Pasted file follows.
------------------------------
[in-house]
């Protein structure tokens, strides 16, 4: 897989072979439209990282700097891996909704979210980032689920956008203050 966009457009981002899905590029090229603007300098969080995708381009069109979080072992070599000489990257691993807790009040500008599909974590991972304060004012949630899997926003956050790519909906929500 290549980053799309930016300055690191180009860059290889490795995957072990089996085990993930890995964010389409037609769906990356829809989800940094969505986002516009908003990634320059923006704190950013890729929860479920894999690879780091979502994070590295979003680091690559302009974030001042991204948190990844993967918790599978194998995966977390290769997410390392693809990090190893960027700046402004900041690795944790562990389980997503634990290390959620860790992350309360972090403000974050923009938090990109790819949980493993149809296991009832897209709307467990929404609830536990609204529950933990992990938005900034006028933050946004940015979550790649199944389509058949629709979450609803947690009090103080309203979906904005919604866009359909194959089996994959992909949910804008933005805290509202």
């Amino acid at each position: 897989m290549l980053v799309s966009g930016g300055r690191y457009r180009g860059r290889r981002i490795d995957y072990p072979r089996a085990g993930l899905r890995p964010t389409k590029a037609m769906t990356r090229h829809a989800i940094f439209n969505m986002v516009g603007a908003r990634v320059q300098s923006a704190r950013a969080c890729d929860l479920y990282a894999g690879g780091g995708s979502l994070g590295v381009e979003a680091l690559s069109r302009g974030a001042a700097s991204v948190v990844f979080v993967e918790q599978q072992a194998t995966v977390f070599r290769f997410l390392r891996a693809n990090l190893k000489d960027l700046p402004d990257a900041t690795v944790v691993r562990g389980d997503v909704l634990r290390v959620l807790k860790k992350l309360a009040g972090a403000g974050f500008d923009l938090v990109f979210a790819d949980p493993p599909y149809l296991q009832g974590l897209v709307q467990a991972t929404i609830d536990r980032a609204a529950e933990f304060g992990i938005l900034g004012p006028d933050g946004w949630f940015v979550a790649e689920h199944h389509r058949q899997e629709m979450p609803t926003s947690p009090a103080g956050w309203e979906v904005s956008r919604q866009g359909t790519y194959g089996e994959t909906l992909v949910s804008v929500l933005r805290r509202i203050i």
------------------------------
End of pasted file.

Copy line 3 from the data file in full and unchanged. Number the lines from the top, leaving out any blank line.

């Amino acid at each position: 897989m290549l980053v799309s966009g930016g300055r690191y457009r180009g860059r290889r981002i490795d995957y072990p072979r089996a085990g993930l899905r890995p964010t389409k590029a037609m769906t990356r090229h829809a989800i940094f439209n969505m986002v516009g603007a908003r990634v320059q300098s923006a704190r950013a969080c890729d929860l479920y990282a894999g690879g780091g995708s979502l994070g590295v381009e979003a680091l690559s069109r302009g974030a001042a700097s991204v948190v990844f979080v993967e918790q599978q072992a194998t995966v977390f070599r290769f997410l390392r891996a693809n990090l190893k000489d960027l700046p402004d990257a900041t690795v944790v691993r562990g389980d997503v909704l634990r290390v959620l807790k860790k992350l309360a009040g972090a403000g974050f500008d923009l938090v990109f979210a790819d949980p493993p599909y149809l296991q009832g974590l897209v709307q467990a991972t929404i609830d536990r980032a609204a529950e933990f304060g992990i938005l900034g004012p006028d933050g946004w949630f940015v979550a790649e689920h199944h389509r058949q899997e629709m979450p609803t926003s947690p009090a103080g956050w309203e979906v904005s956008r919604q866009g359909t790519y194959g089996e994959t909906l992909v949910s804008v929500l933005r805290r509202i203050i």